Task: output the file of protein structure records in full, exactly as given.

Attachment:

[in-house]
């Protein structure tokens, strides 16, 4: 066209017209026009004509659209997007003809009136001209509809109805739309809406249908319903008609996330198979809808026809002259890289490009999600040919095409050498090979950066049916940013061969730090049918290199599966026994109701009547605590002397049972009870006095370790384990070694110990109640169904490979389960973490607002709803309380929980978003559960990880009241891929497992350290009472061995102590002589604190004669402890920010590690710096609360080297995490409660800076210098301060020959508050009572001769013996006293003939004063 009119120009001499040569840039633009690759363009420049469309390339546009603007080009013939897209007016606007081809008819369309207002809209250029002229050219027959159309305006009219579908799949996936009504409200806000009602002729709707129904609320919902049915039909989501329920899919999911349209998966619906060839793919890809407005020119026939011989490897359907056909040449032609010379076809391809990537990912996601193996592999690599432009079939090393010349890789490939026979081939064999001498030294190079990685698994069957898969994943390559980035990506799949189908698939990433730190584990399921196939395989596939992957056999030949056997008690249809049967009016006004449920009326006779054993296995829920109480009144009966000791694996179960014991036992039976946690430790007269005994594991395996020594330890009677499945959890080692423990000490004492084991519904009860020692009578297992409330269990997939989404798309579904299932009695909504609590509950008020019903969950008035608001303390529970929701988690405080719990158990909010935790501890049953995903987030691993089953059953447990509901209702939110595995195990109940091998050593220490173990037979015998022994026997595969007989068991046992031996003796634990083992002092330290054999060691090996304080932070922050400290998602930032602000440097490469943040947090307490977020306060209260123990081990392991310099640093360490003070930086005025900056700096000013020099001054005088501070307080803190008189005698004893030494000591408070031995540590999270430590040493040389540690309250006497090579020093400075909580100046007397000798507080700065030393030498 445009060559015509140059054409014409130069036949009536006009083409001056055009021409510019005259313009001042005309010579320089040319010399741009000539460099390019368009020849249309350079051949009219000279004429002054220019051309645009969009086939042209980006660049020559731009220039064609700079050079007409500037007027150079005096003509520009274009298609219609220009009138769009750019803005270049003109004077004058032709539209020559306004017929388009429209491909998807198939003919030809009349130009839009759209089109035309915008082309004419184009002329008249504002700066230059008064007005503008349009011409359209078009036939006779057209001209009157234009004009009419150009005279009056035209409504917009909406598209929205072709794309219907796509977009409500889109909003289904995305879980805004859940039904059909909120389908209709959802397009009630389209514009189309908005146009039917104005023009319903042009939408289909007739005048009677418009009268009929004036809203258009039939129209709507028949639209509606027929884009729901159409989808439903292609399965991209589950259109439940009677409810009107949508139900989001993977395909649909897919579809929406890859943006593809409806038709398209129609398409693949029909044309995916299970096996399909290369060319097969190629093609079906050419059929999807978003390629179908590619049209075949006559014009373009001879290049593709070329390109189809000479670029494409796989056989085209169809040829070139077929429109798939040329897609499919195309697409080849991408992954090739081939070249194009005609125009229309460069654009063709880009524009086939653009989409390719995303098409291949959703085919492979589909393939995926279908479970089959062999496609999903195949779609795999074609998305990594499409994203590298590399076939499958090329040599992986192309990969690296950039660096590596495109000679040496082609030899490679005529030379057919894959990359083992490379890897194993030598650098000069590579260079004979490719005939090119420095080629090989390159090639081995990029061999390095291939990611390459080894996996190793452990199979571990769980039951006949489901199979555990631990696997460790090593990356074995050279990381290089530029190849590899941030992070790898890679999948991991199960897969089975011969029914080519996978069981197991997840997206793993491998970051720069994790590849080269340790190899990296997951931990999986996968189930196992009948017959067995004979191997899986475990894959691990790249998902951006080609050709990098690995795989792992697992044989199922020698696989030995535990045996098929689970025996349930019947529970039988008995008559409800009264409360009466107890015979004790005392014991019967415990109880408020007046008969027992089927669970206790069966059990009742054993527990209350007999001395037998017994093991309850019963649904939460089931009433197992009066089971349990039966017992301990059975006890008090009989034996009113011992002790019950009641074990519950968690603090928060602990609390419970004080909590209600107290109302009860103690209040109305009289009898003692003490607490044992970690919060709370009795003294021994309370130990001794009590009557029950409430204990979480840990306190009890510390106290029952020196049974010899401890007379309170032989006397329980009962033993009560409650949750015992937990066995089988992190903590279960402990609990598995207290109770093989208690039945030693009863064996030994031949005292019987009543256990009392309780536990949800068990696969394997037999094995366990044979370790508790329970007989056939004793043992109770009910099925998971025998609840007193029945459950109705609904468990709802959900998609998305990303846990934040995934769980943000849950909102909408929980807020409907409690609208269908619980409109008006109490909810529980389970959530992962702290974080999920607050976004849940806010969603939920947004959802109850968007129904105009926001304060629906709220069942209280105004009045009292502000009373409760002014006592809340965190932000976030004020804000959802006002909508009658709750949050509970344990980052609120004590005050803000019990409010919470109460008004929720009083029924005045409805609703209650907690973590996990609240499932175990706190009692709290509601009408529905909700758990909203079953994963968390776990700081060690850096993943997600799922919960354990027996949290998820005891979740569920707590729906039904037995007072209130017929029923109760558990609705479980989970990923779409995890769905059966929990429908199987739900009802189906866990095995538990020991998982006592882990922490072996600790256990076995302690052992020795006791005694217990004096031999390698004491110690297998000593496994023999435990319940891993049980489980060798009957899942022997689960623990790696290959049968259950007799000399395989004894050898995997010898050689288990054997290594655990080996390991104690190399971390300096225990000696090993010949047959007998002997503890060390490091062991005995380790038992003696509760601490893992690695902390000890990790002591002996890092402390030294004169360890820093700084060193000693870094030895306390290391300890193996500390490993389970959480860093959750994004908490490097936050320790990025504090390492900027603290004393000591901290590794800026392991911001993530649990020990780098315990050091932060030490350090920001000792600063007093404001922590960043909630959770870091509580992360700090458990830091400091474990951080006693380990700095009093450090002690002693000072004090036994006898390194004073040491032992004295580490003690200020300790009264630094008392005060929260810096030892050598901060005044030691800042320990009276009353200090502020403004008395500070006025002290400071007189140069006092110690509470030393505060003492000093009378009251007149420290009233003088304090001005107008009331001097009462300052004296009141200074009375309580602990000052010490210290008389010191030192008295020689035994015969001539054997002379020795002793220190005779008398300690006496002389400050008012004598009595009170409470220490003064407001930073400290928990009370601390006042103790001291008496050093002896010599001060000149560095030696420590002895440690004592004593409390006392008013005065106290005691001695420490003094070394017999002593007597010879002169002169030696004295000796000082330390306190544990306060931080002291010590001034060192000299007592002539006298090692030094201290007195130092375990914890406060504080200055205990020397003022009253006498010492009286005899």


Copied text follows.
[in-house]
């Protein structure tokens, strides 16, 4: 066209017209026009004509659209997007003809009136001209509809109805739309809406249908319903008609996330198979809808026809002259890289490009999600040919095409050498090979950066049916940013061969730090049918290199599966026994109701009547605590002397049972009870006095370790384990070694110990109640169904490979389960973490607002709803309380929980978003559960990880009241891929497992350290009472061995102590002589604190004669402890920010590690710096609360080297995490409660800076210098301060020959508050009572001769013996006293003939004063 009119120009001499040569840039633009690759363009420049469309390339546009603007080009013939897209007016606007081809008819369309207002809209250029002229050219027959159309305006009219579908799949996936009504409200806000009602002729709707129904609320919902049915039909989501329920899919999911349209998966619906060839793919890809407005020119026939011989490897359907056909040449032609010379076809391809990537990912996601193996592999690599432009079939090393010349890789490939026979081939064999001498030294190079990685698994069957898969994943390559980035990506799949189908698939990433730190584990399921196939395989596939992957056999030949056997008690249809049967009016006004449920009326006779054993296995829920109480009144009966000791694996179960014991036992039976946690430790007269005994594991395996020594330890009677499945959890080692423990000490004492084991519904009860020692009578297992409330269990997939989404798309579904299932009695909504609590509950008020019903969950008035608001303390529970929701988690405080719990158990909010935790501890049953995903987030691993089953059953447990509901209702939110595995195990109940091998050593220490173990037979015998022994026997595969007989068991046992031996003796634990083992002092330290054999060691090996304080932070922050400290998602930032602000440097490469943040947090307490977020306060209260123990081990392991310099640093360490003070930086005025900056700096000013020099001054005088501070307080803190008189005698004893030494000591408070031995540590999270430590040493040389540690309250006497090579020093400075909580100046007397000798507080700065030393030498 445009060559015509140059054409014409130069036949009536006009083409001056055009021409510019005259313009001042005309010579320089040319010399741009000539460099390019368009020849249309350079051949009219000279004429002054220019051309645009969009086939042209980006660049020559731009220039064609700079050079007409500037007027150079005096003509520009274009298609219609220009009138769009750019803005270049003109004077004058032709539209020559306004017929388009429209491909998807198939003919030809009349130009839009759209089109035309915008082309004419184009002329008249504002700066230059008064007005503008349009011409359209078009036939006779057209001209009157234009004009009419150009005279009056035209409504917009909406598209929205072709794309219907796509977009409500889109909003289904995305879980805004859940039904059909909120389908209709959802397009009630389209514009189309908005146009039917104005023009319903042009939408289909007739005048009677418009009268009929004036809203258009039939129209709507028949639209509606027929884009729901159409989808439903292609399965991209589950259109439940009677409810009107949508139900989001993977395909649909897919579809929406890859943006593809409806038709398209129609398409693949029909044309995916299970096996399909290369060319097969190629093609079906050419059929999807978003390629179908590619049209075949006559014009373009001879290049593709070329390109189809000479670029494409796989056989085209169809040829070139077929429109798939040329897609499919195309697409080849991408992954090739081939070249194009005609125009229309460069654009063709880009524009086939653009989409390719995303098409291949959703085919492979589909393939995926279908479970089959062999496609999903195949779609795999074609998305990594499409994203590298590399076939499958090329040599992986192309990969690296950039660096590596495109000679040496082609030899490679005529030379057919894959990359083992490379890897194993030598650098000069590579260079004979490719005939090119420095080629090989390159090639081995990029061999390095291939990611390459080894996996190793452990199979571990769980039951006949489901199979555990631990696997460790090593990356074995050279990381290089530029190849590899941030992070790898890679999948991991199960897969089975011969029914080519996978069981197991997840997206793993491998970051720069994790590849080269340790190899990296997951931990999986996968189930196992009948017959067995004979191997899986475990894959691990790249998902951006080609050709990098690995795989792992697992044989199922020698696989030995535990045996098929689970025996349930019947529970039988008995008559409800009264409360009466107890015979004790005392014991019967415990109880408020007046008969027992089927669970206790069966059990009742054993527990209350007999001395037998017994093991309850019963649904939460089931009433197992009066089971349990039966017992301990059975006890008090009989034996009113011992002790019950009641074990519950968690603090928060602990609390419970004080909590209600107290109302009860103690209040109305009289009898003692003490607490044992970690919060709370009795003294021994309370130990001794009590009557029950409430204990979480840990306190009890510390106290029952020196049974010899401890007379309170032989006397329980009962033993009560409650949750015992937990066995089988992190903590279960402990609990598995207290109770093989208690039945030693009863064996030994031949005292019987009543256990009392309780536990949800068990696969394997037999094995366990044979370790508790329970007989056939004793043992109770009910099925998971025998609840007193029945459950109705609904468990709802959900998609998305990303846990934040995934769980943000849950909102909408929980807020409907409690609208269908619980409109008006109490909810529980389970959530992962702290974080999920607050976004849940806010969603939920947004959802109850968007129904105009926001304060629906709220069942209280105004009045009292502000009373409760002014006592809340965190932000976030004020804000959802006002909508009658709750949050509970344990980052609120004590005050803000019990409010919470109460008004929720009083029924005045409805609703209650907690973590996990609240499932175990706190009692709290509601009408529905909700758990909203079953994963968390776990700081060690850096993943997600799922919960354990027996949290998820005891979740569920707590729906039904037995007072209130017929029923109760558990609705479980989970990923779409995890769905059966929990429908199987739900009802189906866990095995538990020991998982006592882990922490072996600790256990076995302690052992020795006791005694217990004096031999390698004491110690297998000593496994023999435990319940891993049980489980060798009957899942022997689960623990790696290959049968259950007799000399395989004894050898995997010898050689288990054997290594655990080996390991104690190399971390300096225990000696090993010949047959007998002997503890060390490091062991005995380790038992003696509760601490893992690695902390000890990790002591002996890092402390030294004169360890820093700084060193000693870094030895306390290391300890193996500390490993389970959480860093959750994004908490490097936050320790990025504090390492900027603290004393000591901290590794800026392991911001993530649990020990780098315990050091932060030490350090920001000792600063007093404001922590960043909630959770870091509580992360700090458990830091400091474990951080006693380990700095009093450090002690002693000072004090036994006898390194004073040491032992004295580490003690200020300790009264630094008392005060929260810096030892050598901060005044030691800042320990009276009353200090502020403004008395500070006025002290400071007189140069006092110690509470030393505060003492000093009378009251007149420290009233003088304090001005107008009331001097009462300052004296009141200074009375309580602990000052010490210290008389010191030192008295020689035994015969001539054997002379020795002793220190005779008398300690006496002389400050008012004598009595009170409470220490003064407001930073400290928990009370601390006042103790001291008496050093002896010599001060000149560095030696420590002895440690004592004593409390006392008013005065106290005691001695420490003094070394017999002593007597010879002169002169030696004295000796000082330390306190544990306060931080002291010590001034060192000299007592002539006298090692030094201290007195130092375990914890406060504080200055205990020397003022009253006498010492009286005899």